When you purchase a trailer, ask the dealer to "throw" in a coupler. It's a mechanism that attaches to the tongue of the trailer and allows the motorcycle to lean, while the trailer stays level. The hitch, which is the part that is attached to the motorcycle, also come in a variety of makes. Your make of motorcycle will determine the type of hitch you will purchase. Not all motorcycles can receive a hitch, because they don't have the required places to attach the hitch to the motorcycle. I favor the six point connection (three on each side of the bike) over a four point (two on each side) for the strength. A well known hitch manufacturer did not have a hitch to fit our Victory, so I designed a hitch and had an agricultural welding shop make it for me from ¼" thick steel, which is a minimum thickness you would want. They charged me $50.

Trailer: Open Road
Pulling a trailer requires some adjustment and forward thinking on the riders part. It takes about a forth more time to accelerate and a forth more time to brake. Accelerating and breaking all depends upon your load weight and the power of the bikes engine and brakes. So, you have to look ahead when pulling out in traffic or stopping for signs. Factor in the reduction in speed and proceed carefully. Some bikers have installed a separate trailer brake with a lever on the bike's handle bars. This is probably good for those who have it. As for me, it's just another "thing" to fret with. I am not sure I would be clear thinking enough in an emergency to pull the lever anyway. So, we don't run with a separate brake for the trailer.

Trailer: Sarasota Slingshot model


I have talked at length with other bikers towing trailers as to how their particular trailer acts in the wind. They assured me that their trailers, like ours, suffer no effects from the wind. In all cases the trailer stayed squatted to the road while the bike leaned into the wind as needed. While riding in the rain on wet highways, we always reduce our speed, just as we would if we weren't pulling a trailer. The trailer realizes this and behaves very well.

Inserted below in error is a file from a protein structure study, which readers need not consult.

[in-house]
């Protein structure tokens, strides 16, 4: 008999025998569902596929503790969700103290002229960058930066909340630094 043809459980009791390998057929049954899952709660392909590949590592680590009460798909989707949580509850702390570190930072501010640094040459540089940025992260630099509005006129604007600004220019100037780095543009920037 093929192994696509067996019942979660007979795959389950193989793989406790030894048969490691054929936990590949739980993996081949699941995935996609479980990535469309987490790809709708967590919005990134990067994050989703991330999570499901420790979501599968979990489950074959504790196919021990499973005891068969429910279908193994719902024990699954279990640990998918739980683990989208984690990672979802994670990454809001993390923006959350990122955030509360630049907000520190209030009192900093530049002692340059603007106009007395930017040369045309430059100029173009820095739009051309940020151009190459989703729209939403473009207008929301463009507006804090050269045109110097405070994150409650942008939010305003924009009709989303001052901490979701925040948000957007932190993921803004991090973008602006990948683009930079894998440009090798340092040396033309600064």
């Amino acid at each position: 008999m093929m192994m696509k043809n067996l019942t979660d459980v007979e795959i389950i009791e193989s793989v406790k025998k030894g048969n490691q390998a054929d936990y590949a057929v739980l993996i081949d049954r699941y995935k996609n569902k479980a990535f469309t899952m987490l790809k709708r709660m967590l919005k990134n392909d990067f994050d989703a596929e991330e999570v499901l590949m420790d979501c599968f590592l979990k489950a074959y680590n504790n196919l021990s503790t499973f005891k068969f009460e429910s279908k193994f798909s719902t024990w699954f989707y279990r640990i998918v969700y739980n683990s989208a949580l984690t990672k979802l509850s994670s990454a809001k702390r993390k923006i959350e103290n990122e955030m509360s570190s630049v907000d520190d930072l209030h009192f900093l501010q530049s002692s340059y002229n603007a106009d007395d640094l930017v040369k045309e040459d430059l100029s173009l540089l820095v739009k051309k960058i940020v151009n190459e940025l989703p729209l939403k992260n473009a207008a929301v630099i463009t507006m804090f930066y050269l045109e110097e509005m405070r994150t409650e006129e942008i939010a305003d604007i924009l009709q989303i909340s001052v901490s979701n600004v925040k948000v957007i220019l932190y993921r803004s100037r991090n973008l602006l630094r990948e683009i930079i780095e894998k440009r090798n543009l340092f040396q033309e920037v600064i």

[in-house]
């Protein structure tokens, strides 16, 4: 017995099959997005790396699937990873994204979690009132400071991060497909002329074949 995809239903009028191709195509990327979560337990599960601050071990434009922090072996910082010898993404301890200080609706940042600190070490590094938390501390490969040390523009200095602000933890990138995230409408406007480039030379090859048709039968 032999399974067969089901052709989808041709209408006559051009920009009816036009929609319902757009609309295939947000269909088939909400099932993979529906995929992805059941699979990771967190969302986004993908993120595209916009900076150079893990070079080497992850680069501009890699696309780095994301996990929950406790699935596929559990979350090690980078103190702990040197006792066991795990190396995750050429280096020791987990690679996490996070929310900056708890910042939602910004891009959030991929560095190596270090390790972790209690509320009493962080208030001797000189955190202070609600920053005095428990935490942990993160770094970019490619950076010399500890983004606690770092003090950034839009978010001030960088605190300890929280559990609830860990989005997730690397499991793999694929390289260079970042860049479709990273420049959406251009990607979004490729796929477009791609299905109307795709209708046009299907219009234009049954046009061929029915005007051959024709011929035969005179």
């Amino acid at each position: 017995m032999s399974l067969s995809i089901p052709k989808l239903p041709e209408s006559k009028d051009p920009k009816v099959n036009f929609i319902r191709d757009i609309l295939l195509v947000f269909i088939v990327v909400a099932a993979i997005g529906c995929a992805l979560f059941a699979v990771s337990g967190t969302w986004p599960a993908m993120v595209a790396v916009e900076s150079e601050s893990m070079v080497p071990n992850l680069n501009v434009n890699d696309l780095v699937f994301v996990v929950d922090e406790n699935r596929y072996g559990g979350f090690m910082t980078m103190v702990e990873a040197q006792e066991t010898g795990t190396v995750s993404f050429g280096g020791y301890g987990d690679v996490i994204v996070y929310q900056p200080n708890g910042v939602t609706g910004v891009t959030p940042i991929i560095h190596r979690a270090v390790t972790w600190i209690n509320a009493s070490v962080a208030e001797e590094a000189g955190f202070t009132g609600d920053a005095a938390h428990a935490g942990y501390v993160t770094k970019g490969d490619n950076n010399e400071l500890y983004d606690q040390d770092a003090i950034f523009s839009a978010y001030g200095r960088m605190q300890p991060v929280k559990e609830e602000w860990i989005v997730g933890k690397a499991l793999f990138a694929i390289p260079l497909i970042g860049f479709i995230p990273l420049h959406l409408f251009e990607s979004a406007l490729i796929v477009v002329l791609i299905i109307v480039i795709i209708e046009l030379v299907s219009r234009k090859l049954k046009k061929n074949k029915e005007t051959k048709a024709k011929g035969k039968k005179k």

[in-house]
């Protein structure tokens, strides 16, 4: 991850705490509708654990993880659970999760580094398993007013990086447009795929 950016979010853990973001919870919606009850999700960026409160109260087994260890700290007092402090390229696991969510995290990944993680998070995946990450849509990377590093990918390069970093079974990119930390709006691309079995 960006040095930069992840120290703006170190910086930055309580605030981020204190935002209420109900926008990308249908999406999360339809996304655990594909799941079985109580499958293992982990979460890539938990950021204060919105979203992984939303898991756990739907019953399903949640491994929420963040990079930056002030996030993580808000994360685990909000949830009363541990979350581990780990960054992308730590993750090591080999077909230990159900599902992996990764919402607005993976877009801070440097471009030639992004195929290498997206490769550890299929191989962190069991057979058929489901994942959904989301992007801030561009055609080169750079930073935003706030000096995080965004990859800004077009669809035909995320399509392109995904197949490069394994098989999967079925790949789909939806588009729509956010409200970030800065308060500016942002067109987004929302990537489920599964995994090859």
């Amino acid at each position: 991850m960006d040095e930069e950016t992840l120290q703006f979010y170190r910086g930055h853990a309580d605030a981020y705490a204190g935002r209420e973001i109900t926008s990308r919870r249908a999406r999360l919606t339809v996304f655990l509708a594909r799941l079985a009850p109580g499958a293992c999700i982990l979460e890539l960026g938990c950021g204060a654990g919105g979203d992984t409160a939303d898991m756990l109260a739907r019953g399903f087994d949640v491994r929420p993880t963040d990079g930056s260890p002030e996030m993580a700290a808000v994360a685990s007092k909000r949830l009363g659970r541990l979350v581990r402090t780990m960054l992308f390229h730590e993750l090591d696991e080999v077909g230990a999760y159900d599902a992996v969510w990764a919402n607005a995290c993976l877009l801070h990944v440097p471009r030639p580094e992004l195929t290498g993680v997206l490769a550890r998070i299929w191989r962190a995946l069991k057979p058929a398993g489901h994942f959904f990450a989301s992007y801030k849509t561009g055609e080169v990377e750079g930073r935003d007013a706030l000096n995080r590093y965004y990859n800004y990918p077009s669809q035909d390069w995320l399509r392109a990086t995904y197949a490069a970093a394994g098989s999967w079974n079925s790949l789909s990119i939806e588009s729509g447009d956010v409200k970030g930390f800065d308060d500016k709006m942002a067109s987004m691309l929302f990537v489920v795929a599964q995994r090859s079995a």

We've pulled our trailer over the years with bikes having air cooled engines, water cooled and with oil coolers. The bikes never over heated, even on the hottest of days.

Trailer: Tent Trailer Excel model

Trailer Towing Challenges

So what are the problems with a trailer if any? Probably the most significant thing is a small amount of accelerated wear on the rear tire. You can figure you are going to loose a few more miles on the rear wheel than you normally would. The amount of tire wear will depend upon your total trailer weight, tongue weight, the frequency that you tow the trailer and how you ride. If you are a jack rabbit rider, you'll loose rubber quicker and your fuel consumption will increase a little.

Trailer Trekker model
Next is backing. I just push the bike with my legs. Or sometimes, I make Judy get off the bike and help push with her legs.

Practice packing the trailer so you can find out what you can take and what must stay. Then take the trailer out on a short ride. Does it pull like it's not there? Once your speed has leveled out, you shouldn't feel the trailer very much. And enjoy explaining to people who come to admire your bike and trailer, the convenience of towing a trailer.

Towing a trailer behind a motorcycle, circa 1926

Trailer with Leonard and Judy riding